I also identify with Sojo’s father. I have three children. Painfully at times, each one has left home for boarding school in a neighboring country. They traveled alone making their way through immigration and customs and onward to their destination. Their decisions regarding strangers and “others” would have consequences. I gave advice, realizing their lives may depend on it! At each new journey, with the fears, anxiety, and hopefulness of a father, I knew they must leave. Advice can never be tested, skills never refined or personalities molded without the “journey.” It is a grand journey for survival–physical and spiritual.
From the beginning of time, people have traveled. Those who stay at home begin to stagnate and bring little for the survival of the community in times of trouble. Sojo is encouraged to travel by a father who knows that travel is essential for acquainting oneself with new ways and ideas. “While chasing baboons one discovers a new field,” his father tells him.
Even God traveled on the earth, so the Masai legend tells–walking through the plains near Nairobi, Kenya God tripped and fell. His hand braced his fall to a muddy earth and carved out four rises between his fingers now called Ngong hills. Yet, journeys do not take place in isolation. Even God, as Genesis in the Bible relates, was lonely and created us for fellowship.
Life is a journey with others
Life is a journey with others. The Matabele people of Southern Zimbabwe have an expression, “Umuntu ngumuntu ngabantu.” People are people because of other people.
Sojo learned that while the journey is important, it does not take place in isolation. He will help and be helped in the journey of life. It is in “common searches and shared risks that new ideas are born, that new visions reveal themselves and that new roads become visible.”
The concept of journey is almost lost in our contemporary world of mobility and technology. We live in an ever “Global Village,” yet we live increasingly in isolation. Several years ago, my family returned to the United States after living eleven years overseas. We experienced reverse culture shock at the independence and isolation of American society. We learned that we did not have to travel to meet our basic needs. Everything was close by, or virtually available on the Internet.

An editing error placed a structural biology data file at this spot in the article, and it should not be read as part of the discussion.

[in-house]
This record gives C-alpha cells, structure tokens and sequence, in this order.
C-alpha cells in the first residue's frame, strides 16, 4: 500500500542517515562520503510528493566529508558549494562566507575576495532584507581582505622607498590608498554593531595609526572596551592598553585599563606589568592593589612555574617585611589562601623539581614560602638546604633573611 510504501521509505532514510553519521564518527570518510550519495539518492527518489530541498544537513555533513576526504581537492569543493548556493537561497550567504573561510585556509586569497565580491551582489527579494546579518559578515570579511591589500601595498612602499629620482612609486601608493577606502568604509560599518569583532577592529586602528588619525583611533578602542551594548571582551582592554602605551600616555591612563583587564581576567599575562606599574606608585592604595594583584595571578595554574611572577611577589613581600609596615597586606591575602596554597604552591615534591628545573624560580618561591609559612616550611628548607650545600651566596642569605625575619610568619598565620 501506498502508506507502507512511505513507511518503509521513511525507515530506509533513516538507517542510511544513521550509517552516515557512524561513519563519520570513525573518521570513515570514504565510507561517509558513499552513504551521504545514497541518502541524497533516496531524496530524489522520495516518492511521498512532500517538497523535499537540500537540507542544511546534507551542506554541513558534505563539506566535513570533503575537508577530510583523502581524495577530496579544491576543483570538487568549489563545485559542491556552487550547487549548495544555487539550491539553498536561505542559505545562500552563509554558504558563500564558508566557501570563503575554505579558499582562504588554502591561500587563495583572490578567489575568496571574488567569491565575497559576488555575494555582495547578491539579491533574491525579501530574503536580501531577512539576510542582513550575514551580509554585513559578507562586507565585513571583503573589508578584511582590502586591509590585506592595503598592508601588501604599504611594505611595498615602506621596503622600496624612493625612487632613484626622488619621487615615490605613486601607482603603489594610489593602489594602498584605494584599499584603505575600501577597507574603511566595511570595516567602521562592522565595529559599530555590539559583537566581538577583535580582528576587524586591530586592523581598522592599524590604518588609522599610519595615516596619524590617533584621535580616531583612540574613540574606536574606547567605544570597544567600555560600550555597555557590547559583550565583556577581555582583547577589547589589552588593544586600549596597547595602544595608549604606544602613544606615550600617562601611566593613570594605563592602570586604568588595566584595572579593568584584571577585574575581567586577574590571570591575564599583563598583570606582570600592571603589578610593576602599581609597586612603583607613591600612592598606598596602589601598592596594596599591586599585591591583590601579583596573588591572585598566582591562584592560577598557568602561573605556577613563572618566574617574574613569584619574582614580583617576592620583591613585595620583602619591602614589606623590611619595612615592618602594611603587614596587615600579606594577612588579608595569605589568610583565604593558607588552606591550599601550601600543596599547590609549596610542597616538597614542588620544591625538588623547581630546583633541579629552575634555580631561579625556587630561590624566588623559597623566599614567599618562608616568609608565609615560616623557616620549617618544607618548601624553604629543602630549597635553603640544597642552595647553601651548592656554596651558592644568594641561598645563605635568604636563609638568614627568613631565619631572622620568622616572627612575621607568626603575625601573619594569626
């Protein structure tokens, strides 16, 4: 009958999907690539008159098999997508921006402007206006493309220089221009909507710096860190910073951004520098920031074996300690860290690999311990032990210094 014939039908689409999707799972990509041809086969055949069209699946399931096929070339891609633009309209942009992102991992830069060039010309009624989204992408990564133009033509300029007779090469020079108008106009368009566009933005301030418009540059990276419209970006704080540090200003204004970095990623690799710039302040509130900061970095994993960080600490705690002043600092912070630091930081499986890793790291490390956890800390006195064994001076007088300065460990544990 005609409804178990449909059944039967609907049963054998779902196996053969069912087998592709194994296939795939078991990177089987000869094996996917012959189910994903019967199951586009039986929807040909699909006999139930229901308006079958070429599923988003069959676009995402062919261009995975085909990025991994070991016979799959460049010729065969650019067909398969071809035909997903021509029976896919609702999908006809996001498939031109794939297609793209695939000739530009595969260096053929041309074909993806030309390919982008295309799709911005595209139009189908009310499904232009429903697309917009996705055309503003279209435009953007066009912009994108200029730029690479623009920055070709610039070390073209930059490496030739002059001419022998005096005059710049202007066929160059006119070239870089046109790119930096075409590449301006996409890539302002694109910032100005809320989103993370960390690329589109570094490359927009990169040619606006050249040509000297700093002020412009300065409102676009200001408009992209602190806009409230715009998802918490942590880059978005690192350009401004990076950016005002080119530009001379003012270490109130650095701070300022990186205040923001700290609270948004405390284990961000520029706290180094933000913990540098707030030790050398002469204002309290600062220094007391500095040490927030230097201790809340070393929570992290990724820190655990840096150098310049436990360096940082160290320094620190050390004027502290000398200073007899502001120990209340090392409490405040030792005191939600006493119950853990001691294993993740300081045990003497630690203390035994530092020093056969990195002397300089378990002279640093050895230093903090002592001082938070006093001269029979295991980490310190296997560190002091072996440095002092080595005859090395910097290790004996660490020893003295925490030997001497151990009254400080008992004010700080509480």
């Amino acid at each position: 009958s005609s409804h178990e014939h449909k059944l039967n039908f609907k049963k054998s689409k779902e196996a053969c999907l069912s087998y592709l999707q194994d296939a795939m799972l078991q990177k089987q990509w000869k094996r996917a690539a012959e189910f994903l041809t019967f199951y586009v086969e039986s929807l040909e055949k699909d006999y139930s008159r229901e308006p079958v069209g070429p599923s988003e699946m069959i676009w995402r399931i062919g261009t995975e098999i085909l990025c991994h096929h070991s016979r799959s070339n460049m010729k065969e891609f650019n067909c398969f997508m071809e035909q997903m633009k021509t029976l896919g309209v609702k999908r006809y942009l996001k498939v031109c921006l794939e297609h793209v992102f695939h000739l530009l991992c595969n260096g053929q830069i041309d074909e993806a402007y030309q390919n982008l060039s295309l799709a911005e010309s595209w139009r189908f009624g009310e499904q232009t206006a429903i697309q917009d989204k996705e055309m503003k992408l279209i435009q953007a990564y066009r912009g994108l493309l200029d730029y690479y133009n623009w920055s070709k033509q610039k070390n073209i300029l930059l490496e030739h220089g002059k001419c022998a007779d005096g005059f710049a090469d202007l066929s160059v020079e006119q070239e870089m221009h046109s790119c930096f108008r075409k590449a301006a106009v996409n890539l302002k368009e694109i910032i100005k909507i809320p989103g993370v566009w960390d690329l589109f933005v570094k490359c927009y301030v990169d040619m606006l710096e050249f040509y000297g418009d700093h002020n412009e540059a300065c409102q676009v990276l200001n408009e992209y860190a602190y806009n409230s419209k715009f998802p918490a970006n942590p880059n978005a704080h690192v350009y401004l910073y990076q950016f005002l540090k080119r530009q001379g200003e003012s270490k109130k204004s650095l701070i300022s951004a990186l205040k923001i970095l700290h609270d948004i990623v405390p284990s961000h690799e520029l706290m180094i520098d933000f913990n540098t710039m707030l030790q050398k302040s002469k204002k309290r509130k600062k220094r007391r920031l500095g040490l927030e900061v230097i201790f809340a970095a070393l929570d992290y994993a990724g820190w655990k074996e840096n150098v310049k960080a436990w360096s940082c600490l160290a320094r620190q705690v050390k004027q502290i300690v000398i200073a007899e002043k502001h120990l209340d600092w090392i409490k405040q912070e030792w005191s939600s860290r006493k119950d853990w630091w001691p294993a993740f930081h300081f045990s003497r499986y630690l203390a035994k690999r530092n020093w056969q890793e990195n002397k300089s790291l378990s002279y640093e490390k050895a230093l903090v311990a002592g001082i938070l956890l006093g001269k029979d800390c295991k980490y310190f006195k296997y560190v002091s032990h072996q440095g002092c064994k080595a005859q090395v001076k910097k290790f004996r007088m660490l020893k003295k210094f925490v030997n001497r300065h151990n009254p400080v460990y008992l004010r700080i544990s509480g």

If we choose, the dry cleaners will collect and deliver our laundry (although if we never leave home I don’t know why we need clothing). We can order our groceries on the Internet. Technology of satellite and TV screen further allows me to visit anywhere in the world, though I can’t taste the food or smell the air. I used to joke about broadcasting my 8 o’clock class from my bed, via closed circuit TV, to student bedrooms in the dorm. That way we all could use less energy. Now it is possible through on-line courses. And, I often work from home in my pajamas!
It is little wonder that a new field of psychiatry is the treatment of socio-phobia, the fear of social contact. Our fear is increased by the endless visual news of violence on those who travel outside their home. Our fear is intensified by the films of our age which instill fear of “close encounters.” Aliens appear from every doorway, window, and mirror. There is no place to hide, so we encase ourselves in protective suits of isolation.
When we do venture out, it is in private vehicles. One visiting international student, upon seeing so many private cars in America and aware of drive-by shootings, called them “armed personal carriers.” We are translocated in our outward journey. Our inward journey has been mega eclipsed by fearful imagination. We have lost the art of conversation, yet we crave relationships. We fear “other,” yet we are starved for community. We are desperate for quality of life.
Those who live in isolation do not know the joy, discovery or tragedy of the journey. Sooner or later, whether a tourist or life traveler, we venture out for different purposes and different destinations. As we journey a lonely road we mirror the words of Henri J. M. Nouwen,
Like the Semitic nomads, we live in a desert with many lonely travelers who are looking for a moment of peace, for a fresh drink and for a sign of encouragement so that they can continue their mysterious search for freedom.
Recently a young Chinese student was staying with us to study English and American culture. After visiting a neighborhood in Philadelphia she observed,